Carol Siddall Master Gardener
In the middle of winter, a few spring blooming flowers can put a smile on everyone's face. Now is the time to start forcing those bulbs.
Choose a bulb that is forcing-friendly like grape hyacinths, daffodils and hyacinths. Bulb sellers will often note which bulbs are best for forcing. Check the number of weeks needed from planting until bloom before you buy or order.
Spring blooming bulbs need a chilling time so they will form flower buds. You can order them pre chilled or you can chill them. I chill mine in the refrigerator (don't freeze them). It may take 10 to 18 weeks depending on your bulb you want to force. If you do chill in the refrigerator, put them in the crisper drawer making sure there is no ripening fruit, especially apples.
One of the easiest ways to force bulbs is in water. You don't need to buy a bulb forcing jar, many common floral vases will keep the bulb out of the water. Fill the vase with water to just touching the base of the bulb. That little bit of moisture will start the roots forming. When they begin growing into the vase, keep the water line below the bulb to prevent rotting or molding. Keep the vase in a cool dark spot for a few days while the roots are forming. A little sun is good, but avoid direct sunlight. You may want to rotate your vase 1/4 turn each day to keep the plant growing straight.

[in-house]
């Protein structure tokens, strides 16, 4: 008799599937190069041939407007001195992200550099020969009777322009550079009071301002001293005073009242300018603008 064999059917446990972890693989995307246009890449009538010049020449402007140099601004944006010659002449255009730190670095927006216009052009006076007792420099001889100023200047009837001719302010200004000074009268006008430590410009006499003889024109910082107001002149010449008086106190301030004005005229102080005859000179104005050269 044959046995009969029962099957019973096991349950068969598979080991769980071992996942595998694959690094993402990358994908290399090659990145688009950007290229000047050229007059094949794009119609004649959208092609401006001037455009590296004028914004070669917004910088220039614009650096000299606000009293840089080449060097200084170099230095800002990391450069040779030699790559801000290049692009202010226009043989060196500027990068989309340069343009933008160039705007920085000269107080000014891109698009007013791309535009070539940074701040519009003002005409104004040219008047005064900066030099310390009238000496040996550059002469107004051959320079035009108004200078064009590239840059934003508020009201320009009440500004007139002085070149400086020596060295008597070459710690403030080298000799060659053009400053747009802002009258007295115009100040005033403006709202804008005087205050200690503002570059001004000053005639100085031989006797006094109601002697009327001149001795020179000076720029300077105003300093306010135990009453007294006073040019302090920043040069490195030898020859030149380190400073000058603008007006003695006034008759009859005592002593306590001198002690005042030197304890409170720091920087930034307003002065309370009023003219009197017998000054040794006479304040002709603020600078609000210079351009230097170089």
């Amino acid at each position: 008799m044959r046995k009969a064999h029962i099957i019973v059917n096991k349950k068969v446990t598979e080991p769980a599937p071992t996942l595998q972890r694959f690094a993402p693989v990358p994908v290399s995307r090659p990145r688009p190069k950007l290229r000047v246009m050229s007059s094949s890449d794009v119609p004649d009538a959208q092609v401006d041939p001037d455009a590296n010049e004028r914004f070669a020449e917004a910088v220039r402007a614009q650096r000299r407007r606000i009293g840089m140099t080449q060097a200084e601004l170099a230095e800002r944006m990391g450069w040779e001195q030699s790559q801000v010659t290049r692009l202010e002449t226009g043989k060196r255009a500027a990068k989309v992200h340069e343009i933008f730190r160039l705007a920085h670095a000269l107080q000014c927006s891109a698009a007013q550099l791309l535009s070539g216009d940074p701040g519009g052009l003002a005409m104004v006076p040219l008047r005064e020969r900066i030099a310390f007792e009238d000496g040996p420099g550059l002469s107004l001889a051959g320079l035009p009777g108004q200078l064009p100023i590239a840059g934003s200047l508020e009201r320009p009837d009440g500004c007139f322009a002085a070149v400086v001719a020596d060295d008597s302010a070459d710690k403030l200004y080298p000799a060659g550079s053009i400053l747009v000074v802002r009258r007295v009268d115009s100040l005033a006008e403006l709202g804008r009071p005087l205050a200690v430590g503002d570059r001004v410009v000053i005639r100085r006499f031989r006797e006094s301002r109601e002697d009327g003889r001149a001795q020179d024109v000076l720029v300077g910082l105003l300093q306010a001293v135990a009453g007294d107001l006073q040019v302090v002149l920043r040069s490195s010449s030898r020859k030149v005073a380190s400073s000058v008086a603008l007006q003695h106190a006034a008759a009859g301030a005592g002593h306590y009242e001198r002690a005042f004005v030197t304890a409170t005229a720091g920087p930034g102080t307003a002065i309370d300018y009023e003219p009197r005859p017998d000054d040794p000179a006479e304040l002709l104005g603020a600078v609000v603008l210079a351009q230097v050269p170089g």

nce it is blooming, your flowers will last longer if you can keep them around 60 degrees. No need to fertilize, just make sure the roots are always in water (not the bulb itself). After the blooms are gone, plant it in a sunny spot in the garden so it can grow next year. Add some fertilizer when planting. But beware, the first year they return, the plants may not be as vigorous.
This is a fun thing to do with your children or grandchildren. They love seeing the bulbs put on the roots and then blooming, and you will enjoy those blooms on a dark winter day.